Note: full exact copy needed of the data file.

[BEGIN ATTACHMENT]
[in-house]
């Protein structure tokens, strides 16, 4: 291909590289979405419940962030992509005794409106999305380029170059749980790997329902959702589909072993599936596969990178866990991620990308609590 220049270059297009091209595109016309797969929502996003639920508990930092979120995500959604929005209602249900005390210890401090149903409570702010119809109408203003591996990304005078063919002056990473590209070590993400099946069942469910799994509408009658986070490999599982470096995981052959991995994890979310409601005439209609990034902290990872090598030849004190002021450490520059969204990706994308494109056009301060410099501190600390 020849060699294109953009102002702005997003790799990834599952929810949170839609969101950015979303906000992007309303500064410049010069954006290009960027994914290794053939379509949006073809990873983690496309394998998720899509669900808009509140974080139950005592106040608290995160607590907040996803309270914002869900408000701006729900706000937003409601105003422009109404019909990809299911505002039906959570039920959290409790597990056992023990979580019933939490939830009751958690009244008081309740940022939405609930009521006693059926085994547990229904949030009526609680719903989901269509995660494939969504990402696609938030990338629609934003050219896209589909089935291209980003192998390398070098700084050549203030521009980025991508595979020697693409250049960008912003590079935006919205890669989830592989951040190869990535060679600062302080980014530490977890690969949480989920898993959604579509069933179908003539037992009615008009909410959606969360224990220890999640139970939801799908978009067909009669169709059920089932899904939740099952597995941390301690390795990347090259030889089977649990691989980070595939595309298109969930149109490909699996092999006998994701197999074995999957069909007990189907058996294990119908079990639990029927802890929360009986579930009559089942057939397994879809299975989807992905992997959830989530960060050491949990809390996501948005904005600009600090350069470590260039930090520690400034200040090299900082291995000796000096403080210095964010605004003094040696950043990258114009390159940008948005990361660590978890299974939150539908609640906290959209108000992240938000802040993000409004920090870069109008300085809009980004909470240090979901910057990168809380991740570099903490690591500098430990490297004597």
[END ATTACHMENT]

[in-house]
């Protein structure tokens, strides 16, 4: 291909590289979405419940962030992509005794409106999305380029170059749980790997329902959702589909072993599936596969990178866990991620990308609590 220049270059297009091209595109016309797969929502996003639920508990930092979120995500959604929005209602249900005390210890401090149903409570702010119809109408203003591996990304005078063919002056990473590209070590993400099946069942469910799994509408009658986070490999599982470096995981052959991995994890979310409601005439209609990034902290990872090598030849004190002021450490520059969204990706994308494109056009301060410099501190600390 020849060699294109953009102002702005997003790799990834599952929810949170839609969101950015979303906000992007309303500064410049010069954006290009960027994914290794053939379509949006073809990873983690496309394998998720899509669900808009509140974080139950005592106040608290995160607590907040996803309270914002869900408000701006729900706000937003409601105003422009109404019909990809299911505002039906959570039920959290409790597990056992023990979580019933939490939830009751958690009244008081309740940022939405609930009521006693059926085994547990229904949030009526609680719903989901269509995660494939969504990402696609938030990338629609934003050219896209589909089935291209980003192998390398070098700084050549203030521009980025991508595979020697693409250049960008912003590079935006919205890669989830592989951040190869990535060679600062302080980014530490977890690969949480989920898993959604579509069933179908003539037992009615008009909410959606969360224990220890999640139970939801799908978009067909009669169709059920089932899904939740099952597995941390301690390795990347090259030889089977649990691989980070595939595309298109969930149109490909699996092999006998994701197999074995999957069909007990189907058996294990119908079990639990029927802890929360009986579930009559089942057939397994879809299975989807992905992997959830989530960060050491949990809390996501948005904005600009600090350069470590260039930090520690400034200040090299900082291995000796000096403080210095964010605004003094040696950043990258114009390159940008948005990361660590978890299974939150539908609640906290959209108000992240938000802040993000409004920090870069109008300085809009980004909470240090979901910057990168809380991740570099903490690591500098430990490297004597």